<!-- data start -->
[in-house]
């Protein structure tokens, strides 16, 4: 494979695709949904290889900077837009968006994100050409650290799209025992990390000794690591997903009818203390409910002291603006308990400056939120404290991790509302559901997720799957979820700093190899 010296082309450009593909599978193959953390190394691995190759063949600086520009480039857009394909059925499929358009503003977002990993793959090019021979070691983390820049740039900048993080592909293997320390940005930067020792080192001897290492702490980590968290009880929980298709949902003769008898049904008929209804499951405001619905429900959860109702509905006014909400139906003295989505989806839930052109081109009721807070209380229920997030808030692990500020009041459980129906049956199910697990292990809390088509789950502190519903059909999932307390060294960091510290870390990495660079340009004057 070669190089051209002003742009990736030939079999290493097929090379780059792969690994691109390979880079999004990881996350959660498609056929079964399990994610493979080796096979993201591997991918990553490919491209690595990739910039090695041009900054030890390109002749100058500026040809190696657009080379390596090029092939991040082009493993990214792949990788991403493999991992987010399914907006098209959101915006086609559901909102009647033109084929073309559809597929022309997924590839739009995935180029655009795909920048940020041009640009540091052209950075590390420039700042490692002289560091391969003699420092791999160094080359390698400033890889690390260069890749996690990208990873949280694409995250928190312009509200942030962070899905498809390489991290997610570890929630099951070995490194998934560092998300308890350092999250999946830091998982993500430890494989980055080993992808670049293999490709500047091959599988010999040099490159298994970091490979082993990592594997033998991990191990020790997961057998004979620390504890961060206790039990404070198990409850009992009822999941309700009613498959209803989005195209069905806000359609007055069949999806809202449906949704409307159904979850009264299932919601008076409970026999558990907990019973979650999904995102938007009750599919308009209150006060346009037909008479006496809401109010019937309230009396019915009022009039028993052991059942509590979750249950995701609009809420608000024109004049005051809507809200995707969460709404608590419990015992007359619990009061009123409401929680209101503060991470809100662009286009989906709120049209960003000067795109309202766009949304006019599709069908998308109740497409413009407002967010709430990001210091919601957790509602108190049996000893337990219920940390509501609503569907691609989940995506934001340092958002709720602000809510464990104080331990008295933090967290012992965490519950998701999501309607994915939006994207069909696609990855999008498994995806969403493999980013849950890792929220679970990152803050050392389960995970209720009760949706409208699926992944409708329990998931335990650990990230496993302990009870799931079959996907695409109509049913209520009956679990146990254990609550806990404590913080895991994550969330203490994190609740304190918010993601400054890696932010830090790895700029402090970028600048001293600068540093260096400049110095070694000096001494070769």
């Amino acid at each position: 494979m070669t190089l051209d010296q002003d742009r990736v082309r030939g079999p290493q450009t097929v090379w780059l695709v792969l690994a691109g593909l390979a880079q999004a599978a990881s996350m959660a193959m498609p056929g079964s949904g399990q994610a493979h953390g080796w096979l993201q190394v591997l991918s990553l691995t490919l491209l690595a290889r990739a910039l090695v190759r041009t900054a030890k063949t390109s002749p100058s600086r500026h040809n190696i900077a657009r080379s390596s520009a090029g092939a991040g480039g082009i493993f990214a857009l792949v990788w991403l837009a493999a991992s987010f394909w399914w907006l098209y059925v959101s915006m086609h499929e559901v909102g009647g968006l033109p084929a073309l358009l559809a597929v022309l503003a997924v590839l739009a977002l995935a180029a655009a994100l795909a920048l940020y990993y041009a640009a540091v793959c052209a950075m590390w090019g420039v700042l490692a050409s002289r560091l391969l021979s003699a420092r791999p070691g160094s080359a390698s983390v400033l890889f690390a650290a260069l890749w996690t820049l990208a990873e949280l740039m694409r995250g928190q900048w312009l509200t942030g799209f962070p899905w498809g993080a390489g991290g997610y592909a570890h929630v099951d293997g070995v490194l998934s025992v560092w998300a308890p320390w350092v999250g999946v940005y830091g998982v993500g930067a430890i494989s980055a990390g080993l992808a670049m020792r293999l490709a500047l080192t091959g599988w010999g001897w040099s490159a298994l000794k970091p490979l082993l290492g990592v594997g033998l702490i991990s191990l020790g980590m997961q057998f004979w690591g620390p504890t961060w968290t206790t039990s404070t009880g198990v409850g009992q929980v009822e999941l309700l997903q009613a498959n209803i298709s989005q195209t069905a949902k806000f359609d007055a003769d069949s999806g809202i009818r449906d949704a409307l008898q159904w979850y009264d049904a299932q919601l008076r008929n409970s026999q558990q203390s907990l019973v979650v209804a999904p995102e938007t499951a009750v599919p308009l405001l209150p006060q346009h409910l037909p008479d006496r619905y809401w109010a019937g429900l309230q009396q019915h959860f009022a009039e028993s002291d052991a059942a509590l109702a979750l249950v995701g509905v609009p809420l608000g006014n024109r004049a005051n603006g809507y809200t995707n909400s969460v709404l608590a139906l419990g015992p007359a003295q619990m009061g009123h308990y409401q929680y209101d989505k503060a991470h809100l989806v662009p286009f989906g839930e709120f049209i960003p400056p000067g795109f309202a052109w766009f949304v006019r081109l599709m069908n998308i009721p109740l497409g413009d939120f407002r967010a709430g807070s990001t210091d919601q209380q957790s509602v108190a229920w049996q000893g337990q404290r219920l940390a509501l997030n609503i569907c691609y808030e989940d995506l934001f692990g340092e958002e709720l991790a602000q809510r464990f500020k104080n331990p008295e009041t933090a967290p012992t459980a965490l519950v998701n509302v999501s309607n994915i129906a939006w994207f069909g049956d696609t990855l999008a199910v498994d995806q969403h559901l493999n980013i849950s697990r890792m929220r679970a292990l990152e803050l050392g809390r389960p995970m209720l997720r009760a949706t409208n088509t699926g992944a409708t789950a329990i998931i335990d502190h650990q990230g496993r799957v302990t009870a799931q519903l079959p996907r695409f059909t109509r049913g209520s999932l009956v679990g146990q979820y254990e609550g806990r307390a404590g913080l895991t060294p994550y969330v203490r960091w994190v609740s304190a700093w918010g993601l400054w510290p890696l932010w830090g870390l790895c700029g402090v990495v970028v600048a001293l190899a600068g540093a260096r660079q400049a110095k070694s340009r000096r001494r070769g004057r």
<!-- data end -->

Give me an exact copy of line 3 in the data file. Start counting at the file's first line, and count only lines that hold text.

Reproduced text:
């Amino acid at each position: 494979m070669t190089l051209d010296q002003d742009r990736v082309r030939g079999p290493q450009t097929v090379w780059l695709v792969l690994a691109g593909l390979a880079q999004a599978a990881s996350m959660a193959m498609p056929g079964s949904g399990q994610a493979h953390g080796w096979l993201q190394v591997l991918s990553l691995t490919l491209l690595a290889r990739a910039l090695v190759r041009t900054a030890k063949t390109s002749p100058s600086r500026h040809n190696i900077a657009r080379s390596s520009a090029g092939a991040g480039g082009i493993f990214a857009l792949v990788w991403l837009a493999a991992s987010f394909w399914w907006l098209y059925v959101s915006m086609h499929e559901v909102g009647g968006l033109p084929a073309l358009l559809a597929v022309l503003a997924v590839l739009a977002l995935a180029a655009a994100l795909a920048l940020y990993y041009a640009a540091v793959c052209a950075m590390w090019g420039v700042l490692a050409s002289r560091l391969l021979s003699a420092r791999p070691g160094s080359a390698s983390v400033l890889f690390a650290a260069l890749w996690t820049l990208a990873e949280l740039m694409r995250g928190q900048w312009l509200t942030g799209f962070p899905w498809g993080a390489g991290g997610y592909a570890h929630v099951d293997g070995v490194l998934s025992v560092w998300a308890p320390w350092v999250g999946v940005y830091g998982v993500g930067a430890i494989s980055a990390g080993l992808a670049m020792r293999l490709a500047l080192t091959g599988w010999g001897w040099s490159a298994l000794k970091p490979l082993l290492g990592v594997g033998l702490i991990s191990l020790g980590m997961q057998f004979w690591g620390p504890t961060w968290t206790t039990s404070t009880g198990v409850g009992q929980v009822e999941l309700l997903q009613a498959n209803i298709s989005q195209t069905a949902k806000f359609d007055a003769d069949s999806g809202i009818r449906d949704a409307l008898q159904w979850y009264d049904a299932q919601l008076r008929n409970s026999q558990q203390s907990l019973v979650v209804a999904p995102e938007t499951a009750v599919p308009l405001l209150p006060q346009h409910l037909p008479d006496r619905y809401w109010a019937g429900l309230q009396q019915h959860f009022a009039e028993s002291d052991a059942a509590l109702a979750l249950v995701g509905v609009p809420l608000g006014n024109r004049a005051n603006g809507y809200t995707n909400s969460v709404l608590a139906l419990g015992p007359a003295q619990m009061g009123h308990y409401q929680y209101d989505k503060a991470h809100l989806v662009p286009f989906g839930e709120f049209i960003p400056p000067g795109f309202a052109w766009f949304v006019r081109l599709m069908n998308i009721p109740l497409g413009d939120f407002r967010a709430g807070s990001t210091d919601q209380q957790s509602v108190a229920w049996q000893g337990q404290r219920l940390a509501l997030n609503i569907c691609y808030e989940d995506l934001f692990g340092e958002e709720l991790a602000q809510r464990f500020k104080n331990p008295e009041t933090a967290p012992t459980a965490l519950v998701n509302v999501s309607n994915i129906a939006w994207f069909g049956d696609t990855l999008a199910v498994d995806q969403h559901l493999n980013i849950s697990r890792m929220r679970a292990l990152e803050l050392g809390r389960p995970m209720l997720r009760a949706t409208n088509t699926g992944a409708t789950a329990i998931i335990d502190h650990q990230g496993r799957v302990t009870a799931q519903l079959p996907r695409f059909t109509r049913g209520s999932l009956v679990g146990q979820y254990e609550g806990r307390a404590g913080l895991t060294p994550y969330v203490r960091w994190v609740s304190a700093w918010g993601l400054w510290p890696l932010w830090g870390l790895c700029g402090v990495v970028v600048a001293l190899a600068g540093a260096r660079q400049a110095k070694s340009r000096r001494r070769g004057r």